TU Berlin


JTerm is a swing component that roughly has the look and feel of a Unix shell window: You can type text to some prompt and after hitting Return the text is evaluated. You are shown the result and you are presented with the next prompt. There is no mouse cursor but a caret at the text insertion point. The cursor keys can be used to move the caret (left and right) or to navigate in the command history (up and down).

In accordance with the way swing proposes to handle text, JTerm is implemented by defining a subclass Session of Document. A single JTerm window could handle multiple sessions (just call setDocument).

The main application is interaction with Java interpreters: to provide a shell window where you can interact with Java objects. The "interpreter" can however be anything that implements a very simple interface called StringEvaluator. This contains only one method evaluate that given a string returns a result string together with a boolean telling whether the result string is a regular result or in fact an error message (has influence on the color of the result string).

Getting started

To see what JTerm does, try

java de.jtem.jterm.Test

This is a terminal for a dummy interpreter that "evaluates" command strings by converting them to lower case.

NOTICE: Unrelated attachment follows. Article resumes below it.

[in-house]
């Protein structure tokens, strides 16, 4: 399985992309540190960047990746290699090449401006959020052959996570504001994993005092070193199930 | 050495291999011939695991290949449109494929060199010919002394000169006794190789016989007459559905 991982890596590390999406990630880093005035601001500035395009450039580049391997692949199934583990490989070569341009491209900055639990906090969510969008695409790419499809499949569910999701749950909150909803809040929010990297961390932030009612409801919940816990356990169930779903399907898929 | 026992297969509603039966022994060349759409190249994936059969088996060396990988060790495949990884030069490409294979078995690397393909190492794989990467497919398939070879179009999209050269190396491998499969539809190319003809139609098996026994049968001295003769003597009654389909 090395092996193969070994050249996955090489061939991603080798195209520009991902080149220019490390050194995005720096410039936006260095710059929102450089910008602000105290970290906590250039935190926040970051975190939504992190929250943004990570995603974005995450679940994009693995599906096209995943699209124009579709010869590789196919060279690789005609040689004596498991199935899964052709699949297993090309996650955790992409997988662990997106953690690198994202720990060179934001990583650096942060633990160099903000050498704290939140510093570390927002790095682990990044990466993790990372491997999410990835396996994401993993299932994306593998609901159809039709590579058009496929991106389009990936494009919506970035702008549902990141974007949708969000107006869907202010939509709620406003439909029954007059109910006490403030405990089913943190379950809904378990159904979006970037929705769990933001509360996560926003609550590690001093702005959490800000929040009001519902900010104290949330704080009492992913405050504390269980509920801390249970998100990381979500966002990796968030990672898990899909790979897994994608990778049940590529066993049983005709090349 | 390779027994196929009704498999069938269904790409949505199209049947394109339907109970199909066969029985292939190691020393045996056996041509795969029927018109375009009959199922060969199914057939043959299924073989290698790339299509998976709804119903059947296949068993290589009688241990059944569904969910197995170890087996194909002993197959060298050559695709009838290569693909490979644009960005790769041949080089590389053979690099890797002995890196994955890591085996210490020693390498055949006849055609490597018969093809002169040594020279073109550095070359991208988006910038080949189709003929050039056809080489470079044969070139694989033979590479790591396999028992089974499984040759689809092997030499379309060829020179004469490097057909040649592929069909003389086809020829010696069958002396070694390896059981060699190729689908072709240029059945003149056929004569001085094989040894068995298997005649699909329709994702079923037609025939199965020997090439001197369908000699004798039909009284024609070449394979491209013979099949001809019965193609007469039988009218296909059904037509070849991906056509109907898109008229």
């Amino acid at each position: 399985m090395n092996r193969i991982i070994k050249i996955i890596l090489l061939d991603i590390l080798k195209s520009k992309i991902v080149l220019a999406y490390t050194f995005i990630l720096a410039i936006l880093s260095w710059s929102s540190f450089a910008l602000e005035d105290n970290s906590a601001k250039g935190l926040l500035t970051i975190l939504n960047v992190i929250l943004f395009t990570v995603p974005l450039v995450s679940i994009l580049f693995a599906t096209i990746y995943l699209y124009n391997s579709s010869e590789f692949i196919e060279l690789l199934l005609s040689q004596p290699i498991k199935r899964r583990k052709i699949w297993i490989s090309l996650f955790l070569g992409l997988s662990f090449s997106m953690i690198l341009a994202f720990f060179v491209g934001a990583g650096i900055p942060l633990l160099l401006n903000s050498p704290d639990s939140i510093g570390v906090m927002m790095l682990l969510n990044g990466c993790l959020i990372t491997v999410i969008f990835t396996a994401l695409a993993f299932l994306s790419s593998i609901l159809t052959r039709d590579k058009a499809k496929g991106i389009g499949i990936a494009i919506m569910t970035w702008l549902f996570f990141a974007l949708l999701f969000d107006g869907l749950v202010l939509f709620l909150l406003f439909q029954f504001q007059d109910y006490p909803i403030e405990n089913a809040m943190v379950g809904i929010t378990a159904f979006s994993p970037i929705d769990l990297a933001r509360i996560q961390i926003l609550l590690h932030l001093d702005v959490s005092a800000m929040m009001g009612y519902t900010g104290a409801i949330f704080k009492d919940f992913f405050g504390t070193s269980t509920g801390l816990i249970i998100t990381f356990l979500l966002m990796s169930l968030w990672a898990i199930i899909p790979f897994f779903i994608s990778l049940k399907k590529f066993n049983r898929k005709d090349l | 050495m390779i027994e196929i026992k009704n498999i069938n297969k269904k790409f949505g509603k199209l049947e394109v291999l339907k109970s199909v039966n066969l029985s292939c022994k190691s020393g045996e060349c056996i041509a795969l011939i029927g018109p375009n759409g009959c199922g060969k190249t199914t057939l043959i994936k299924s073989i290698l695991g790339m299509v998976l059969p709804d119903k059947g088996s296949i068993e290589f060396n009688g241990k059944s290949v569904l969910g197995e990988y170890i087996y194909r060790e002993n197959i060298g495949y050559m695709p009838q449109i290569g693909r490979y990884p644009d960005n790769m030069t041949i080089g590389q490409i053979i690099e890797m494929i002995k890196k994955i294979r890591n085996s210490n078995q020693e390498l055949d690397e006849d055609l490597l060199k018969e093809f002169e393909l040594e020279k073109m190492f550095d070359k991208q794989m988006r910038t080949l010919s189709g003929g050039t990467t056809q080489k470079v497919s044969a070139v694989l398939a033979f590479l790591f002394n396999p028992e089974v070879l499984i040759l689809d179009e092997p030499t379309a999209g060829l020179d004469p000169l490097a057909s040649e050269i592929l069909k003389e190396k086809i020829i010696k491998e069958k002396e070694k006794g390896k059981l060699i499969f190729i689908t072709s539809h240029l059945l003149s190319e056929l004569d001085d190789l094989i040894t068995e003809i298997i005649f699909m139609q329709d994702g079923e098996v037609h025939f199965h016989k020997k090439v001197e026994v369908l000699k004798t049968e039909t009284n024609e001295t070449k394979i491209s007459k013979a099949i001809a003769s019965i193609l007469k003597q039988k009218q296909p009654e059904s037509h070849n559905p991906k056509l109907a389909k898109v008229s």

For a really useful example put bsh-*.jar from the lib directory ( or download from the BeanShell web page www.beanshell.org) into your class path. Then you can try

java de.jtem.jterm.BshTerm

More information on the BeanShell syntax may be found at www.beanshell.org.


The Enter key will trigger evaluation of the current command (the text portion after the last prompt). You can insert line breaks using Shift-Enter.

Text is always inserted at the caret position. You can move the caret within the part after the last prompt using the left and right arrow keys.

The up and down arrow keys allow navigation in the command history.

The Tab key asks for suggestions for completing the current command. Only the BshTerm example supports this feature.

You can use dragging with the left mouse button for selecting portions of the text, which will copy the selection to your window systems clipboard.

Pressing the middle mouse button anywhere in the window will paste the window system's clipboard to the caret position (independent of the mouse position).

Zusatzinformationen / Extras



(release 2014-05-27_rev1801 )